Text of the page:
Re: Cross-posted: Black Sabbath without the 70s?

Author:Thy Sentinel
Date:2017-07-15 15:52:57
In Reply To:Re: Cross-posted: Black Sabbath without the 70s? by Nosferatwo
I meant it as being not at all with what was going on at the time, and boring to most listeners. The Sabbath name gave Tony Martin more marketing than he could have ever expected, and his material simply didn't deliver. If those albums were great and of the time, they would have found success. Dio managed to do it with Sabbath.
Both Crimson Glory albums were great and of the time (not to mention timeless), yet had very little commercial success.
In this alternate universe, Ozzy hits the ground running with "Blizzard of Ozz." He has a terrific 80s career. Like I said, in 1997, most likely, Iommi, Ward, and Butler become his backup musicians.
So in your alternate reality, Ozzy somehow falls out of the sky in 1980 with a major label deal, and access to any musician he wants to work with, despite being a nobody who never did anything in music before? Come on, if we're going to theorize, you have to be realistic. "Blizzard Of Ozz" only happened because of his fame with Sabbath. You know that.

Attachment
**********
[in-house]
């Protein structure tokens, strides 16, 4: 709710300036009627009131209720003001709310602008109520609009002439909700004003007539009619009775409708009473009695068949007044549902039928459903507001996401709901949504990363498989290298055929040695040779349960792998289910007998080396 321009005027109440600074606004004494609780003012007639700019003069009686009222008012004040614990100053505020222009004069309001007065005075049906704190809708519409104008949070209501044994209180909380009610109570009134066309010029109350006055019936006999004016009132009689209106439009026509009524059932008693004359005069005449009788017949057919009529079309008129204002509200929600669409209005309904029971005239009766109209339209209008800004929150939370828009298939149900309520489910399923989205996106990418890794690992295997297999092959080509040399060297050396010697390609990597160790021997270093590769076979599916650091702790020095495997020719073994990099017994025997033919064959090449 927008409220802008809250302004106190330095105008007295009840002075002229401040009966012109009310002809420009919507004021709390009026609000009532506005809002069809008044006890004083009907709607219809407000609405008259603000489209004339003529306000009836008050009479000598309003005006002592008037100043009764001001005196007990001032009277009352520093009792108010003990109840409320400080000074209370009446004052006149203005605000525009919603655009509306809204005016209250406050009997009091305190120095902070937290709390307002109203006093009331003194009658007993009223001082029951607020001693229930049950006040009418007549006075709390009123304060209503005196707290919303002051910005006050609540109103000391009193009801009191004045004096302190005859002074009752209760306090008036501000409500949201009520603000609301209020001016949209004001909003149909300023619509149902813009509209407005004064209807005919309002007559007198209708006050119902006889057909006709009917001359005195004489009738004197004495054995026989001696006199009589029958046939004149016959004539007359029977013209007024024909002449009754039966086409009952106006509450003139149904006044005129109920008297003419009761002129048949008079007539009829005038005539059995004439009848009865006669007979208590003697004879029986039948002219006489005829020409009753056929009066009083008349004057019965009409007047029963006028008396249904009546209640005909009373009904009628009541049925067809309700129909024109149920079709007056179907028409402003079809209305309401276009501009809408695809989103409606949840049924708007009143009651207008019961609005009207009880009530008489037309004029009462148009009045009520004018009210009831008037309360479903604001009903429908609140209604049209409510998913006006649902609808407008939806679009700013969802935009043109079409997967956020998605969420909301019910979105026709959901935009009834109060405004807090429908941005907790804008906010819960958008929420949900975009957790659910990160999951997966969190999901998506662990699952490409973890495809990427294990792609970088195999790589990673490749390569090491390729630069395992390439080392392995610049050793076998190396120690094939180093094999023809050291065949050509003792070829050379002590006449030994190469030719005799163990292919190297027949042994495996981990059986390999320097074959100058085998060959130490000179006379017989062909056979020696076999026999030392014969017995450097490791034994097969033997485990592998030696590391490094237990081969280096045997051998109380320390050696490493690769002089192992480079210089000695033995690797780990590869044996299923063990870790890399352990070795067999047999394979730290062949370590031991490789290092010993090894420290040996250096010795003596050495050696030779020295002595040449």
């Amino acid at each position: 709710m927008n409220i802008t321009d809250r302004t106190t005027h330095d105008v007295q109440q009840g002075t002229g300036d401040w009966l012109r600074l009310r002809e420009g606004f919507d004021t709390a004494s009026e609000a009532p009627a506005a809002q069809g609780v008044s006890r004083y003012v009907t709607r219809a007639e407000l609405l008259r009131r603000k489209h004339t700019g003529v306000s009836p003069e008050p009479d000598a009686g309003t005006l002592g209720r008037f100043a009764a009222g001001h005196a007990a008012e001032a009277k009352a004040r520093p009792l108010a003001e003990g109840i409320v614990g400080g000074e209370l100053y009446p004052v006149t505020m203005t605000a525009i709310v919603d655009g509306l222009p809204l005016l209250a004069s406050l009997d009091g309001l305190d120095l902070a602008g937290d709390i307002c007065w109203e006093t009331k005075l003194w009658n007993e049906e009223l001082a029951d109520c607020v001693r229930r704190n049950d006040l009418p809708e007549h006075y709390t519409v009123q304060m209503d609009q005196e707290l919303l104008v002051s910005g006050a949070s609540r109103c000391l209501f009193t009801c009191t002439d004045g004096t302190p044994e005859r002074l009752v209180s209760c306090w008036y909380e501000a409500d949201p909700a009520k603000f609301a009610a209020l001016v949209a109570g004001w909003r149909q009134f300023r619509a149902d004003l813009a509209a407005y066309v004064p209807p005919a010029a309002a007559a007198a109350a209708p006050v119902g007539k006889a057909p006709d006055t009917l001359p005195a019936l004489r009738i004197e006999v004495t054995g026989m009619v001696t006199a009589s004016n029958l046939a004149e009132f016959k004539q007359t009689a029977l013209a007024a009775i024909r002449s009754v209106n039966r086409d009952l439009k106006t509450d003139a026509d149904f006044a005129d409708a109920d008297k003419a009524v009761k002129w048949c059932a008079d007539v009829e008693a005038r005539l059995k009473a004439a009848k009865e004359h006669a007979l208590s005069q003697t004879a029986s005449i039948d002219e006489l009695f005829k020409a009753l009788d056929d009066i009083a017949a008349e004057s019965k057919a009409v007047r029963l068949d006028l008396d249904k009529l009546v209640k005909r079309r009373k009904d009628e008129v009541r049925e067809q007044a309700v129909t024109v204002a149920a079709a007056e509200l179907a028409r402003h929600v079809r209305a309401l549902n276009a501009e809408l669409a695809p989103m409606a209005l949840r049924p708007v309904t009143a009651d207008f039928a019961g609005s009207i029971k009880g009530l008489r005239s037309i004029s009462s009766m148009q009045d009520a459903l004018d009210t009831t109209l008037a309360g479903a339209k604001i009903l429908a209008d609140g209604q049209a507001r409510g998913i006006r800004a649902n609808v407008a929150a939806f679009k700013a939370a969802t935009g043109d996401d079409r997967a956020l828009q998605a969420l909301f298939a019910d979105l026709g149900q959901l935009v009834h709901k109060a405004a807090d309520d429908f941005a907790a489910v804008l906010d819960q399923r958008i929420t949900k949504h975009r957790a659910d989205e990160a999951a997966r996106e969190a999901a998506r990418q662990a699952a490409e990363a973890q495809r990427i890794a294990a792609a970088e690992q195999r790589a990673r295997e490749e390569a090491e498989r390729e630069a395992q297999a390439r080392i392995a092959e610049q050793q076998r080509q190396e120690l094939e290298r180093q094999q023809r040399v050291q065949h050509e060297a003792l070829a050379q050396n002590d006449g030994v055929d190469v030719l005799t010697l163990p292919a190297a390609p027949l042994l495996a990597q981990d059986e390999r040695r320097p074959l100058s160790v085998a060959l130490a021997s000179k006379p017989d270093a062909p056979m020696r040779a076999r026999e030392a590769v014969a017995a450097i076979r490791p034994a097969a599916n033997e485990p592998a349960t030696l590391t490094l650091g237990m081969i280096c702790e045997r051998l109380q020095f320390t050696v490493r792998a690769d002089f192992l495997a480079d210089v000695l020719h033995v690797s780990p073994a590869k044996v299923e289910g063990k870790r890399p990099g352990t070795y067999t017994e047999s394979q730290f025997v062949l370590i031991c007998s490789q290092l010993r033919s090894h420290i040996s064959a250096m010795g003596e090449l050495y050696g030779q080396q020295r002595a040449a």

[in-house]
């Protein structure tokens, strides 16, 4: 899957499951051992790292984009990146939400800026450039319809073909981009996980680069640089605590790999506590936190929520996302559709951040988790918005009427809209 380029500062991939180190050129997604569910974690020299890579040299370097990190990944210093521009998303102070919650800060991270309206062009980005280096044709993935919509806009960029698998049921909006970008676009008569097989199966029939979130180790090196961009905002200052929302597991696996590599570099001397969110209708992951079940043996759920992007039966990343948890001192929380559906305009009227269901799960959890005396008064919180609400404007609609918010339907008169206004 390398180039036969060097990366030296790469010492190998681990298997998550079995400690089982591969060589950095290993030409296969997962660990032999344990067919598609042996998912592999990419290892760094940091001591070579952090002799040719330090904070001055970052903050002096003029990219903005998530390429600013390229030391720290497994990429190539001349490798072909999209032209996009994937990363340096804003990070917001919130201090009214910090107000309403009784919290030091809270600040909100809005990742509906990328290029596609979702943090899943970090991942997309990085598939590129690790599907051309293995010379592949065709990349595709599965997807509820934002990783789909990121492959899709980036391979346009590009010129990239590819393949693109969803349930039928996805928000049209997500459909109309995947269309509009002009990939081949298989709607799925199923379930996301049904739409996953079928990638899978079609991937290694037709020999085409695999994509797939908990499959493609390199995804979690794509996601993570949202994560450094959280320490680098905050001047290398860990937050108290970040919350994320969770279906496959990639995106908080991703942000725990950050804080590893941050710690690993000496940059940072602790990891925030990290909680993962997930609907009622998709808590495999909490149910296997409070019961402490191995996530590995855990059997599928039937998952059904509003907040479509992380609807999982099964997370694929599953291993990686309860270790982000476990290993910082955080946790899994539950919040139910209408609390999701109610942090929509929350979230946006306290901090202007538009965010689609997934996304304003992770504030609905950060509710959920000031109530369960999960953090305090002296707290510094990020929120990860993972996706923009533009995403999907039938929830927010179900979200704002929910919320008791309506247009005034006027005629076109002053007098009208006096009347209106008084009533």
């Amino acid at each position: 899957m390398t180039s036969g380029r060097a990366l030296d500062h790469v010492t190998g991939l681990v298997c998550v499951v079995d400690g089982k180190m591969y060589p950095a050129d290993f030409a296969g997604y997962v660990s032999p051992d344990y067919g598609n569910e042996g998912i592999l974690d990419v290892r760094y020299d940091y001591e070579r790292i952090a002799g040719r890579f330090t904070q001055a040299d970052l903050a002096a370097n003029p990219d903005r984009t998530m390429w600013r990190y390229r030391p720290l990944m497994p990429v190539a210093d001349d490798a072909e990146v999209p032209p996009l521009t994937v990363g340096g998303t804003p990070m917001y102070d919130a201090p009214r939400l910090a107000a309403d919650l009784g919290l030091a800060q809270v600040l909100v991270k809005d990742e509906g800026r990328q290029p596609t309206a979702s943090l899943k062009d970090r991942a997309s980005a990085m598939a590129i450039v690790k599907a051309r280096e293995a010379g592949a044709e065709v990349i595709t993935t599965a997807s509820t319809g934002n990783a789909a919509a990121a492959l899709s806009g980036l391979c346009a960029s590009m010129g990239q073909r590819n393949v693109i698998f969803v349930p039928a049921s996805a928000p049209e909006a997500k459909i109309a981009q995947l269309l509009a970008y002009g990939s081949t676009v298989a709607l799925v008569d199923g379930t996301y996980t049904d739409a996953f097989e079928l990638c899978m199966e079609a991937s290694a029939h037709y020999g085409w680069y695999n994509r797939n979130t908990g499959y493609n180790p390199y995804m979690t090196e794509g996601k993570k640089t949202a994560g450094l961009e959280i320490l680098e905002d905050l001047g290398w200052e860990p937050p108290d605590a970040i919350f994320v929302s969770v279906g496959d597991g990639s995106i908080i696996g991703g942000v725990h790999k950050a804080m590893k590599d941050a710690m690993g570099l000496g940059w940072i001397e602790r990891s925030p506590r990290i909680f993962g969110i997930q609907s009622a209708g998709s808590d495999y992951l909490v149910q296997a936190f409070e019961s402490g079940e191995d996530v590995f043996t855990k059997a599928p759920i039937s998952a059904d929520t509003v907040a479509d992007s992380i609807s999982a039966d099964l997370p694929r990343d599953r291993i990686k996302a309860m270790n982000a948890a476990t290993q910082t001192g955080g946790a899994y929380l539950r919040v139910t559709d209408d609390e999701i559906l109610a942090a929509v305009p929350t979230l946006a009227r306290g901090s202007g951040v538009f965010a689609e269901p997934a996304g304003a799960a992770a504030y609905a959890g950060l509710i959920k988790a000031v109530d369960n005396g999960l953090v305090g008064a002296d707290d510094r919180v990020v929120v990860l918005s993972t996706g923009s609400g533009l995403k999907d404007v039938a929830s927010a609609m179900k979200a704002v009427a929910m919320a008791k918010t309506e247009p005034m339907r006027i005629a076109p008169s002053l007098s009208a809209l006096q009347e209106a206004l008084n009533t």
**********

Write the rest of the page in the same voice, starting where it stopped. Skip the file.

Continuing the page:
That's not exactly true either. Traditionally lead singers of star bands do not do well going solo. Ozzy is the only exception that I can think of: a man who has completely destroyed his former star act.

In 1979 Ozzy was done. Randy Rhoads was not exactly a household name either: Quiet Riot hasn't had an American deal yet. That's regarding "any musician he wants to work with."

But it all doesn't matter. In my parallel universe, both Ozzy and Sabbath start about the same time, in 79-80. Ozzy drastically outsells and outperforms Sabbath. Despite the fact that I personally prefer Ozzy-less Sabbath to Ozzy.


"The horizon is my finish line, the very edge of earth" ("Vysotsky in English" project,
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